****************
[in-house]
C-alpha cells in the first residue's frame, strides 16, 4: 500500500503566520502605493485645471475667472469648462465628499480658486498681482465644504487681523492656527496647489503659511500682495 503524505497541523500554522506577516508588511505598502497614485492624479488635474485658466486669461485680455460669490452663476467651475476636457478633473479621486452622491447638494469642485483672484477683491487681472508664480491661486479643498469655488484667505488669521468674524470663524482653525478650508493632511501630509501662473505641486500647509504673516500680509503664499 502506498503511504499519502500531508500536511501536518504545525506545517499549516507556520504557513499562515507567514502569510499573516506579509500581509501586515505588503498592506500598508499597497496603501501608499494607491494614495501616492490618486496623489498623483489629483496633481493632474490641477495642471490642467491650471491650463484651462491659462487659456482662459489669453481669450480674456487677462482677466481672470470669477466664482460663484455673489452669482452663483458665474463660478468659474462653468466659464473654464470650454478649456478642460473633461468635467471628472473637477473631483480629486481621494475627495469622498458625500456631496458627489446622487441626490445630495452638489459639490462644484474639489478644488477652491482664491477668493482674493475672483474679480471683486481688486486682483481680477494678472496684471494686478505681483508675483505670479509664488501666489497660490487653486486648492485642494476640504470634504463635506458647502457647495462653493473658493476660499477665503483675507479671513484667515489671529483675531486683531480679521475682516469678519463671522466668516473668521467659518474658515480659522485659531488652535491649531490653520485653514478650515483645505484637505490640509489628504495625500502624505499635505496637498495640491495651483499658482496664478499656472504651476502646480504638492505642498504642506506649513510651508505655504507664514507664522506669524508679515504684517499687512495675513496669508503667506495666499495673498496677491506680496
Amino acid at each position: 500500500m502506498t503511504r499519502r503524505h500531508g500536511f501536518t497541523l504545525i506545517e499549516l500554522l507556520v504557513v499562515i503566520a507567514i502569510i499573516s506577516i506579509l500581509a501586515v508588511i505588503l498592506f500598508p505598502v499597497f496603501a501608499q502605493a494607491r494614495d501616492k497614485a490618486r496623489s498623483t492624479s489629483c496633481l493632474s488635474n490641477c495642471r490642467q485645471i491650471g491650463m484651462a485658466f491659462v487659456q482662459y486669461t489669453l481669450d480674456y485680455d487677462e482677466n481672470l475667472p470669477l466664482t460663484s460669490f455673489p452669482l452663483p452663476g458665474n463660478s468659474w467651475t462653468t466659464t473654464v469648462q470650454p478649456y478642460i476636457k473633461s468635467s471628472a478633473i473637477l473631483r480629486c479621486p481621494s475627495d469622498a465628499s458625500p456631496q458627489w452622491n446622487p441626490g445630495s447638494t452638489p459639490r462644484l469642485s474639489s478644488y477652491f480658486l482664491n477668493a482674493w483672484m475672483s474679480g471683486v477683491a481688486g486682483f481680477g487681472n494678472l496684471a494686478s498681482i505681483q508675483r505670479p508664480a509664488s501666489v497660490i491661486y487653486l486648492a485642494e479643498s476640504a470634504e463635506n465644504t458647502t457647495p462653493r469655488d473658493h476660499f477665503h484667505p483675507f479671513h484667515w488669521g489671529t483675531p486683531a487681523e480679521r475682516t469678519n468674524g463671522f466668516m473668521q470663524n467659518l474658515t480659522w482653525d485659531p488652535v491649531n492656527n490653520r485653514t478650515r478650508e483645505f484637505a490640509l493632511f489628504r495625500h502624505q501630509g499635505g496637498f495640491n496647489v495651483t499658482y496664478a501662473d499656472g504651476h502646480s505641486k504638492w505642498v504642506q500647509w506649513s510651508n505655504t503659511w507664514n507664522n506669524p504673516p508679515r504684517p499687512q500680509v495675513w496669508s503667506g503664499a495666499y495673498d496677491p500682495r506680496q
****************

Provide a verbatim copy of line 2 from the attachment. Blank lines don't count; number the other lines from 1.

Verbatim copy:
C-alpha cells in the first residue's frame, strides 16, 4: 500500500503566520502605493485645471475667472469648462465628499480658486498681482465644504487681523492656527496647489503659511500682495 503524505497541523500554522506577516508588511505598502497614485492624479488635474485658466486669461485680455460669490452663476467651475476636457478633473479621486452622491447638494469642485483672484477683491487681472508664480491661486479643498469655488484667505488669521468674524470663524482653525478650508493632511501630509501662473505641486500647509504673516500680509503664499 502506498503511504499519502500531508500536511501536518504545525506545517499549516507556520504557513499562515507567514502569510499573516506579509500581509501586515505588503498592506500598508499597497496603501501608499494607491494614495501616492490618486496623489498623483489629483496633481493632474490641477495642471490642467491650471491650463484651462491659462487659456482662459489669453481669450480674456487677462482677466481672470470669477466664482460663484455673489452669482452663483458665474463660478468659474462653468466659464473654464470650454478649456478642460473633461468635467471628472473637477473631483480629486481621494475627495469622498458625500456631496458627489446622487441626490445630495452638489459639490462644484474639489478644488477652491482664491477668493482674493475672483474679480471683486481688486486682483481680477494678472496684471494686478505681483508675483505670479509664488501666489497660490487653486486648492485642494476640504470634504463635506458647502457647495462653493473658493476660499477665503483675507479671513484667515489671529483675531486683531480679521475682516469678519463671522466668516473668521467659518474658515480659522485659531488652535491649531490653520485653514478650515483645505484637505490640509489628504495625500502624505499635505496637498495640491495651483499658482496664478499656472504651476502646480504638492505642498504642506506649513510651508505655504507664514507664522506669524508679515504684517499687512495675513496669508503667506495666499495673498496677491506680496